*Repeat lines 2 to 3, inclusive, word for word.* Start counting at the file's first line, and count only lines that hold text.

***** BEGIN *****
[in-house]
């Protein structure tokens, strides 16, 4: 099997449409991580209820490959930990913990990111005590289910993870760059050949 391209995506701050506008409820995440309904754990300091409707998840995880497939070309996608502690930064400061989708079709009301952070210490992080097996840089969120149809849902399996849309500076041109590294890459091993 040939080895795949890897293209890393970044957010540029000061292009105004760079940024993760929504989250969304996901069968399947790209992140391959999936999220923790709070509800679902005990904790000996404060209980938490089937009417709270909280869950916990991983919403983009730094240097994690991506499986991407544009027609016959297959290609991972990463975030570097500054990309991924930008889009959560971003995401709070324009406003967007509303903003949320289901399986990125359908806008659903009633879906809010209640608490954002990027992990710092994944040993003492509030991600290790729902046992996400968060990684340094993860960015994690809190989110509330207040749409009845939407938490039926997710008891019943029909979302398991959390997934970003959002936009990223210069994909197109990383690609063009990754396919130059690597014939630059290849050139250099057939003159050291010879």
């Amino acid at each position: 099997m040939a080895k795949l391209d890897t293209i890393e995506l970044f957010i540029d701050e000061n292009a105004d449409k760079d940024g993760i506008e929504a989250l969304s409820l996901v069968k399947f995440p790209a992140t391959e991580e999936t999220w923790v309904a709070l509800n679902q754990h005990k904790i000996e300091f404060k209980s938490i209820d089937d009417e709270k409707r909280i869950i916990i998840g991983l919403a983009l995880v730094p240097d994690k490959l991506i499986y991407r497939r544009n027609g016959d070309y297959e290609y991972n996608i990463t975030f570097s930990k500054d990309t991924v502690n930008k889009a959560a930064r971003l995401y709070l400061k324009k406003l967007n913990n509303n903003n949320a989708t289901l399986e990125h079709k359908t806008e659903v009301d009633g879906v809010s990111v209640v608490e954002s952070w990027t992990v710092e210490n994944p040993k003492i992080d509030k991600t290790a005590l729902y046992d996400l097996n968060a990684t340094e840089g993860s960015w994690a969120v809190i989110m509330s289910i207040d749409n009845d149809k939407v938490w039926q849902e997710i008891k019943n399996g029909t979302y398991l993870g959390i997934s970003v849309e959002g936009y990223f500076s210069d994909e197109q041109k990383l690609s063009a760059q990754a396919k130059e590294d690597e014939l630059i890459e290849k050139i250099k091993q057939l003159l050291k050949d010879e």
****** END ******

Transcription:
């Protein structure tokens, strides 16, 4: 099997449409991580209820490959930990913990990111005590289910993870760059050949 391209995506701050506008409820995440309904754990300091409707998840995880497939070309996608502690930064400061989708079709009301952070210490992080097996840089969120149809849902399996849309500076041109590294890459091993 040939080895795949890897293209890393970044957010540029000061292009105004760079940024993760929504989250969304996901069968399947790209992140391959999936999220923790709070509800679902005990904790000996404060209980938490089937009417709270909280869950916990991983919403983009730094240097994690991506499986991407544009027609016959297959290609991972990463975030570097500054990309991924930008889009959560971003995401709070324009406003967007509303903003949320289901399986990125359908806008659903009633879906809010209640608490954002990027992990710092994944040993003492509030991600290790729902046992996400968060990684340094993860960015994690809190989110509330207040749409009845939407938490039926997710008891019943029909979302398991959390997934970003959002936009990223210069994909197109990383690609063009990754396919130059690597014939630059290849050139250099057939003159050291010879």
């Amino acid at each position: 099997m040939a080895k795949l391209d890897t293209i890393e995506l970044f957010i540029d701050e000061n292009a105004d449409k760079d940024g993760i506008e929504a989250l969304s409820l996901v069968k399947f995440p790209a992140t391959e991580e999936t999220w923790v309904a709070l509800n679902q754990h005990k904790i000996e300091f404060k209980s938490i209820d089937d009417e709270k409707r909280i869950i916990i998840g991983l919403a983009l995880v730094p240097d994690k490959l991506i499986y991407r497939r544009n027609g016959d070309y297959e290609y991972n996608i990463t975030f570097s930990k500054d990309t991924v502690n930008k889009a959560a930064r971003l995401y709070l400061k324009k406003l967007n913990n509303n903003n949320a989708t289901l399986e990125h079709k359908t806008e659903v009301d009633g879906v809010s990111v209640v608490e954002s952070w990027t992990v710092e210490n994944p040993k003492i992080d509030k991600t290790a005590l729902y046992d996400l097996n968060a990684t340094e840089g993860s960015w994690a969120v809190i989110m509330s289910i207040d749409n009845d149809k939407v938490w039926q849902e997710i008891k019943n399996g029909t979302y398991l993870g959390i997934s970003v849309e959002g936009y990223f500076s210069d994909e197109q041109k990383l690609s063009a760059q990754a396919k130059e590294d690597e014939l630059i890459e290849k050139i250099k091993q057939l003159l050291k050949d010879e």